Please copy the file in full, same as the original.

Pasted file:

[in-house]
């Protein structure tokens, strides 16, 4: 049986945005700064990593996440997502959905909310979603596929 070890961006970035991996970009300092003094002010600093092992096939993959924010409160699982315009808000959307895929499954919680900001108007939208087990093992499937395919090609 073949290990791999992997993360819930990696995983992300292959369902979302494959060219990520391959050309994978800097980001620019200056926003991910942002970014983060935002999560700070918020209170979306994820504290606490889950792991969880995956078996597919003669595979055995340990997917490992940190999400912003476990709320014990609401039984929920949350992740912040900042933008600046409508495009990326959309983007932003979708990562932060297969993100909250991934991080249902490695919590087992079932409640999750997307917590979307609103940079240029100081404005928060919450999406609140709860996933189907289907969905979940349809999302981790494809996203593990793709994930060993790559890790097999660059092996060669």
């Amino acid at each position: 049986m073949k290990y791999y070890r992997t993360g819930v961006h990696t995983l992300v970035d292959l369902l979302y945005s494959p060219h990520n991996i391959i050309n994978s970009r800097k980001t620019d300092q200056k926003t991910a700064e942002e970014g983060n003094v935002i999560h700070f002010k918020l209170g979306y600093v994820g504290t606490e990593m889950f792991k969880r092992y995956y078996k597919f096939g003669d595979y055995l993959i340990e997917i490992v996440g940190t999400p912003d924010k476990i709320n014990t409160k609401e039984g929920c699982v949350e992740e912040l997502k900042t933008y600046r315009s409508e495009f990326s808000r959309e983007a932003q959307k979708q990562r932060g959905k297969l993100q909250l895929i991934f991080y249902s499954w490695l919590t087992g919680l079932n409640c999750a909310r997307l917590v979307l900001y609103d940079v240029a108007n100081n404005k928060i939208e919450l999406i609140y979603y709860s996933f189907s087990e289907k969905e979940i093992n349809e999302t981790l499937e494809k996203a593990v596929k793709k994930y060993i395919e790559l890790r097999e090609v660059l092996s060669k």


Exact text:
[in-house]
């Protein structure tokens, strides 16, 4: 049986945005700064990593996440997502959905909310979603596929 070890961006970035991996970009300092003094002010600093092992096939993959924010409160699982315009808000959307895929499954919680900001108007939208087990093992499937395919090609 073949290990791999992997993360819930990696995983992300292959369902979302494959060219990520391959050309994978800097980001620019200056926003991910942002970014983060935002999560700070918020209170979306994820504290606490889950792991969880995956078996597919003669595979055995340990997917490992940190999400912003476990709320014990609401039984929920949350992740912040900042933008600046409508495009990326959309983007932003979708990562932060297969993100909250991934991080249902490695919590087992079932409640999750997307917590979307609103940079240029100081404005928060919450999406609140709860996933189907289907969905979940349809999302981790494809996203593990793709994930060993790559890790097999660059092996060669």
């Amino acid at each position: 049986m073949k290990y791999y070890r992997t993360g819930v961006h990696t995983l992300v970035d292959l369902l979302y945005s494959p060219h990520n991996i391959i050309n994978s970009r800097k980001t620019d300092q200056k926003t991910a700064e942002e970014g983060n003094v935002i999560h700070f002010k918020l209170g979306y600093v994820g504290t606490e990593m889950f792991k969880r092992y995956y078996k597919f096939g003669d595979y055995l993959i340990e997917i490992v996440g940190t999400p912003d924010k476990i709320n014990t409160k609401e039984g929920c699982v949350e992740e912040l997502k900042t933008y600046r315009s409508e495009f990326s808000r959309e983007a932003q959307k979708q990562r932060g959905k297969l993100q909250l895929i991934f991080y249902s499954w490695l919590t087992g919680l079932n409640c999750a909310r997307l917590v979307l900001y609103d940079v240029a108007n100081n404005k928060i939208e919450l999406i609140y979603y709860s996933f189907s087990e289907k969905e979940i093992n349809e999302t981790l499937e494809k996203a593990v596929k793709k994930y060993i395919e790559l890790r097999e090609v660059l092996s060669k």